SC Humanities Announces Two New Gubernatorial Board Members

South Carolina Humanities is pleased to welcome two new gubernatorial board members Brendon Barber of Georgetown and Tom Gottshall of Columbia.

“I am very pleased that Governor McMaster has appointed Brendon and Tom to our board.  Both bring a wealth of knowledge of our state and expertise that will enhance our ability to plan and implement quality programs and initiatives for our citizens”, said Dr. Randy Akers, Executive Director of South Carolina Humanities. “They join Cal McMeekin and David Hodges as gubernatorial appointees. Appointees join elected members ensuring that the state has an active interest in and awareness of what SCH is doing.”

Brendon M. Barber, Sr. is the former Mayor of Georgetown, South Carolina. He and his wife, Pamela, are the proud parents of one daughter, a University of Southern California graduate and three sons, two of whom are Naval Academy graduates. Mayor Barber attended Howard High School for two years before graduating from Winyah High School. Mayor Barber received a Bachelor of Arts and Master’s Degrees in Urban Development from Michigan State University in East Lansing, Michigan where he attended on a football scholarship. He is also a graduate of the Municipal Association of South Carolina Municipal Elected Officials Institute of Government.

Mayor Barber is retired from the Georgetown County School District. He has held positions as Safe and Drug Free Schools Coordinator, Interim Assistant Principal, Schools Safety Consultant, School Counselor and Career Specialist for the district. He is a former Head Basketball and Assistant Football Coach for Georgetown High School.

Mayor Barber is also the former Executive Director for Helping Hands of Georgetown and serves on the SunTrust Commercial Bank (now Truist) Advisory Board. He also served on the Waccamaw Regional Council of Governments Board of Directors, the South Carolina Floodwater Commission, the Association of South Carolina Mayors and the Municipal Association of South Carolina Board of Directors. He is a proud member of the Omega Psi Phi Fraternity.

Tom Gottshall has practiced law in Columbia beginning in 1974, primarily product liability defense and environmental litigation.  He retired in 2020 from Haynsworth, Sinkler, Boyd.  Previously, he served in the Army Judge Advocate General’s Corps and originally practiced in Philadelphia.  He graduated from Yale and the University of Pennsylvania School of Law.  His undergraduate major was American and British History and he speaks on various historical subjects.  He and his wife Susan live in downtown Columbia; they have three grown daughters and four grandchildren.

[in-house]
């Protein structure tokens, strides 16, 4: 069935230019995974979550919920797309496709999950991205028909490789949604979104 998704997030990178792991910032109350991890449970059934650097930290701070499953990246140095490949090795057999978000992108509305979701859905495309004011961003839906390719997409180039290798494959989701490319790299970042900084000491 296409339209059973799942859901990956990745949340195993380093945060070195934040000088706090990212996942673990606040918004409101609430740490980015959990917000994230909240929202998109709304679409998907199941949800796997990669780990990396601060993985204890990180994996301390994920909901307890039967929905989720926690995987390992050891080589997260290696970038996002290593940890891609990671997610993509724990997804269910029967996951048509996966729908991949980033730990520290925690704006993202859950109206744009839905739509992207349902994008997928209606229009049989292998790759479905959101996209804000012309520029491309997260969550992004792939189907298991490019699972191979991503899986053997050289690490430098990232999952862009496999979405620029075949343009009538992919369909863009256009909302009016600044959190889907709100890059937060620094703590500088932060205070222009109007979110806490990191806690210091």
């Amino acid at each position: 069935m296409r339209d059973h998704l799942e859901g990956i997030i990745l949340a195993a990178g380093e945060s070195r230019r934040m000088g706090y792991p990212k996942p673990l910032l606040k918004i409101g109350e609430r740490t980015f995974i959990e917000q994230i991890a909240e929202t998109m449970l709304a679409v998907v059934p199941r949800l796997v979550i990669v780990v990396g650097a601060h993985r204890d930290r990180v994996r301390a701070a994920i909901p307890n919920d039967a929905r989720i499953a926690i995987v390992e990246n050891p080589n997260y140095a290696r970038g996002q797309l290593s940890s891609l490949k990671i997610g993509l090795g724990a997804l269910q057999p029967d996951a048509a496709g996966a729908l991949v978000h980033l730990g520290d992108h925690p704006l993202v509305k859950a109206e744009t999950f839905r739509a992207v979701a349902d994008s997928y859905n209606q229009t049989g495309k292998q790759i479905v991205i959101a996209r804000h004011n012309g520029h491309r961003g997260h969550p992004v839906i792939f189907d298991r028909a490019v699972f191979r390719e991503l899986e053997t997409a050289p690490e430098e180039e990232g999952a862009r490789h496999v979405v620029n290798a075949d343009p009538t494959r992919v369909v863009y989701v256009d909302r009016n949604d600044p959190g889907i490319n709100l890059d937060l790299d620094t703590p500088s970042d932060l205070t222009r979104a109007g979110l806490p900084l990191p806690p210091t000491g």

Board Members continuing to serve are: Chair, Jennifer Thomas of Greenville; Vice Chair, Brenton Brown of Columbia; Secretary/Treasurer, Alli Crandell of Conway; Leslie Walker Bickford of Rock Hill; J. W. Nelson Chandler of Mount Pleasant; Bill Comer of Lexington; Eric Crawford of Columbia; Tom Crosby of Columbia; Jay Dowd of Bradley; Jennifer Gunter of Columbia; Bonnie Hargrove of Beaufort; David Hodges (Past Chair) of Columbia; George D. Jebaily of Florence; Charles McDonald of Hanahan; Isaiah McGee of Orangeburg; S.C. (Cal) McMeekin, Jr. of Columbia; Lucas McMillan of Greenwood; Dollie Newhouse of Irmo; Floyd Nicholson of Greenwood; Otis Pickett of Clemson; David Stone Jr. of Florence; Ashlye V. Wilkerson of Columbia; and Benjamin T. Ziegler of Florence.

The mission of SC Humanities is to enrich the cultural and intellectual lives of all South Carolinians. Established in 1973, this 501(c)3 organization is governed by a volunteer Board of Directors comprised of community leaders from throughout the state. It presents and supports literary initiatives, lectures, exhibits, festivals, publications, oral history projects, videos, and other humanities-based experiences that directly or indirectly reach more than 250,000 citizens annually. South Carolina Humanities receives funding from the National Endowment for the Humanities as well as corporate, foundation and individual donors. The National Endowment for the Humanities: Democracy demands wisdom.